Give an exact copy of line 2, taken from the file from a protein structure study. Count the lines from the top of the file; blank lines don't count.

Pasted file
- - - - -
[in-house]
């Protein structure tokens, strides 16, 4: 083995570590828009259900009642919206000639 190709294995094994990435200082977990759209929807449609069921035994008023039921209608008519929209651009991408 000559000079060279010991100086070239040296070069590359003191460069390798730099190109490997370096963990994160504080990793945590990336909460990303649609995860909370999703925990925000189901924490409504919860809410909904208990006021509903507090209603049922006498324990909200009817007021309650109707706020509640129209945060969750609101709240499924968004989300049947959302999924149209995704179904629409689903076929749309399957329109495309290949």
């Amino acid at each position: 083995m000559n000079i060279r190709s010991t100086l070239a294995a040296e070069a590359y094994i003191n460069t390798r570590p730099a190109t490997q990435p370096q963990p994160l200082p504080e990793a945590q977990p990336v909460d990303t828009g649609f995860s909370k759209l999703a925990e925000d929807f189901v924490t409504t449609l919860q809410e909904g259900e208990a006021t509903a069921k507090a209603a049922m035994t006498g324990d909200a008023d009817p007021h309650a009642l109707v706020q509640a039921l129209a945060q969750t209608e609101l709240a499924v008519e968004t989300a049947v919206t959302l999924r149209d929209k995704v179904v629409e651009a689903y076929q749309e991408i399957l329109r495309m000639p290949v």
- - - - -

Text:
């Protein structure tokens, strides 16, 4: 083995570590828009259900009642919206000639 190709294995094994990435200082977990759209929807449609069921035994008023039921209608008519929209651009991408 000559000079060279010991100086070239040296070069590359003191460069390798730099190109490997370096963990994160504080990793945590990336909460990303649609995860909370999703925990925000189901924490409504919860809410909904208990006021509903507090209603049922006498324990909200009817007021309650109707706020509640129209945060969750609101709240499924968004989300049947959302999924149209995704179904629409689903076929749309399957329109495309290949």